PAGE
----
Colson v. Lewis,
Annotate this Case
15 U.S. 377 (1817)
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U.S. Supreme Court
Colson v. Lewis, 15 U.S. 2 Wheat. 377 377 (1817)
Colson v. Lewis
15 U.S. (2 Wheat.) 377
ON DIVISION OF OPINION AMONG THE
JUDGES OF THE CIRCUIT COURT OF KENTUCKY
The jurisdiction of the circuit courts of the United States extends to a case between citizens of Kentucky, claiming lands exceeding the value of five hundred dollars under different grants, the one issued by the State of Kentucky and the other by the State of Virginia, but upon warrants issued by Virginia, and locations founded thereon prior to the separation of Kentucky from Virginia. It is the grant which passes the legal title to the land, and if the controversy is founded upon the conflicting grants of different states, the judicial power of the courts of the United States extends to the case, whatever may have been the equitable title of the parties prior to the grant.
The opinion of the court in this cause was delivered by MR. JUSTICE WASHINGTON.
This suit in equity was removed into the Circuit Court of Kentucky upon the petition of the defendant filed in the state court, and upon a motion made in the circuit court to dismiss the suit from
that jurisdiction, the judges of that court were opposed in opinion, and caused the following facts to be stated, to enable this Court to decide the question. Those facts are that the value of the land in controversy exceeds $500, that the complainants are citizens of Virginia, and that the grant under which they claim title is derived from the State of Kentucky by virtue of warrants issued from the land office of Virginia and locations upon the warrants before the separation of Kentucky from Virginia; that the defendant's grant is from the State of Virginia by virtue of a warrant issued from the land office and a location made thereon before the separation of Kentucky.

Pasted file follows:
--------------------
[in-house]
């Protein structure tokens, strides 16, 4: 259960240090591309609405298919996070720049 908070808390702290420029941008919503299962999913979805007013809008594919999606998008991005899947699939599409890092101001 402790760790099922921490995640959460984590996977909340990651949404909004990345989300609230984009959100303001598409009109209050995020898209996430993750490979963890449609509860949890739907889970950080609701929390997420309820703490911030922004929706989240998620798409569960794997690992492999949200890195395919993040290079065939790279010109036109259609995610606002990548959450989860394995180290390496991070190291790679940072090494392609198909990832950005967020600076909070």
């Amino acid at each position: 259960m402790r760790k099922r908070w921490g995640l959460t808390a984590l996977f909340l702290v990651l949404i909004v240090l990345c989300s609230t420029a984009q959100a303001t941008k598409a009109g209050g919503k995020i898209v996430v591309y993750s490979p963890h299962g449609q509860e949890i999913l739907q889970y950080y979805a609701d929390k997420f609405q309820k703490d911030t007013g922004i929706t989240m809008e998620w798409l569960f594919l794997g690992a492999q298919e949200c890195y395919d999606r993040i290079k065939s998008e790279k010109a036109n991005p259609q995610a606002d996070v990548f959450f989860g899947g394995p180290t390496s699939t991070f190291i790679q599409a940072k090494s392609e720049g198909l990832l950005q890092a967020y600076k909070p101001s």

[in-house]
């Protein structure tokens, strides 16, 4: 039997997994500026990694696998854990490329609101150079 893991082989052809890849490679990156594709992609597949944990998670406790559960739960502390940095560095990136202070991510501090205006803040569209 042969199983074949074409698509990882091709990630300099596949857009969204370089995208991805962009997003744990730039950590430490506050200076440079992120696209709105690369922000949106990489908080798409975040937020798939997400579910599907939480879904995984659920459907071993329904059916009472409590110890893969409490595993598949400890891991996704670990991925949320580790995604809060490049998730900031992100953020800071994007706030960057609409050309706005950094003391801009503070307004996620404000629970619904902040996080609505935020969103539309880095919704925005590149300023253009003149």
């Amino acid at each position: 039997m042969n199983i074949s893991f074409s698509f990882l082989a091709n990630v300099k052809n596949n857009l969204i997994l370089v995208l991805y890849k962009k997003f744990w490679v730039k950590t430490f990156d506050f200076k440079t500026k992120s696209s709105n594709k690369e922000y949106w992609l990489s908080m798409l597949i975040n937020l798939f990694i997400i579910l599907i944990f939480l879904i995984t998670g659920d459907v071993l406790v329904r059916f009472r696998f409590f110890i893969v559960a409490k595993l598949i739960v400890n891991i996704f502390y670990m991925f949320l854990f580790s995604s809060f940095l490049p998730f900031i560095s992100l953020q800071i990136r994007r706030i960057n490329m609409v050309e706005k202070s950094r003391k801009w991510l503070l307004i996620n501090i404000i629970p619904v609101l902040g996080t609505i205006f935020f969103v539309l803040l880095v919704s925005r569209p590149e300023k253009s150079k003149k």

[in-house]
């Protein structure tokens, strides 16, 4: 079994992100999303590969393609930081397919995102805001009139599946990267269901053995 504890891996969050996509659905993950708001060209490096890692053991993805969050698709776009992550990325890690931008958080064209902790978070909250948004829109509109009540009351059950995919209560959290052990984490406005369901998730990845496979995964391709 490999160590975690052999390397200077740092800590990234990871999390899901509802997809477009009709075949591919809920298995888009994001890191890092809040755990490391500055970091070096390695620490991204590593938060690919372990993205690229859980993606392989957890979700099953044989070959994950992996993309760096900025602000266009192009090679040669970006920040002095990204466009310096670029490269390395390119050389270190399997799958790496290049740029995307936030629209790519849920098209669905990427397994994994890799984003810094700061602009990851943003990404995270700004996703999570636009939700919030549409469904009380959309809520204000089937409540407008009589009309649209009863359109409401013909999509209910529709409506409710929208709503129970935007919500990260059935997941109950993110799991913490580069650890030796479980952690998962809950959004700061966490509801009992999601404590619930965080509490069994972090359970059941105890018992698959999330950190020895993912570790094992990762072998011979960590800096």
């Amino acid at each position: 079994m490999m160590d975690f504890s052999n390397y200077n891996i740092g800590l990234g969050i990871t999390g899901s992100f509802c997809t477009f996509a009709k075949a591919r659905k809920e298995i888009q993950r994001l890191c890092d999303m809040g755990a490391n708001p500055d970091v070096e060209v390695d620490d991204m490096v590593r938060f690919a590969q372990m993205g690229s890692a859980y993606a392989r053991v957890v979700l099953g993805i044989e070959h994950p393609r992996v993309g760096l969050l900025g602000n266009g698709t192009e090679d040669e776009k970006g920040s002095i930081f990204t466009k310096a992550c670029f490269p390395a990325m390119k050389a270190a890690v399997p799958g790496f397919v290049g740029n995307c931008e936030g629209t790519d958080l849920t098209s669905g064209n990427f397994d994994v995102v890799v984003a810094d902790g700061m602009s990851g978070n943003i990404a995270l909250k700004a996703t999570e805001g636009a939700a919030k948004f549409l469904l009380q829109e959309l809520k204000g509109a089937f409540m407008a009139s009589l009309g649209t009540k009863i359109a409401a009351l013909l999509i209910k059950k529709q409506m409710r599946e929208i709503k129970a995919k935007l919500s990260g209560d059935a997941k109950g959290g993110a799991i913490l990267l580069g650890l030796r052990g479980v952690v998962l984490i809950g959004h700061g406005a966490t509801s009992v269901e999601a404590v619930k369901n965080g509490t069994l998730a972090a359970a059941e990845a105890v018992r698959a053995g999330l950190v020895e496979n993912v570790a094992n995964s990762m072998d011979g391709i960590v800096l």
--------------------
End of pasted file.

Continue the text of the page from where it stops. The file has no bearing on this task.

The question referred to this Court is whether the Circuit Court for the District of Kentucky can take jurisdiction of the cause because the grants for the land in controversy, lying in Kentucky, were issued, the one by the State of Virginia and the other by the State of Kentucky, when both grants purport to be founded upon warrants and locations made under the authority of the laws of Virginia.
It is the opinion of this Court that the question which is referred to us by the circuit Court of Kentucky is settled by the decision of this Court in the case of Town of Pawlet v. Clark, 9 Cranch 292.
The only difference between the two cases is that in the case referred to, both parties claimed immediately under grants, the one from the State of Vermont and the other from the State of New Hampshire, before the separation, which grants were
the inception of title, and that in this case both parties claim under grants, the one issued by the State of Kentucky and the other by the State of Virginia, but upon warrants issued by Virginia, and locations founded thereon, prior to the separation of Kentucky from Virginia. But where the controversy arises upon claims founded upon grants from different states, as the present case is understood to be, the principle decided in the case which has been cited precisely governs this. The decision in that case is founded on the words of the Constitution of the United States, which extends the judicial power of the United States to controversies between citizens of the same state claiming lands under grants of different states. It is the grant which passes the legal title to the land, and if the controversy is founded upon the conflicting grants of different states, the judicial power of the courts of the United States extends to the case, whatever may have been the equitable title of the parties prior to the grant.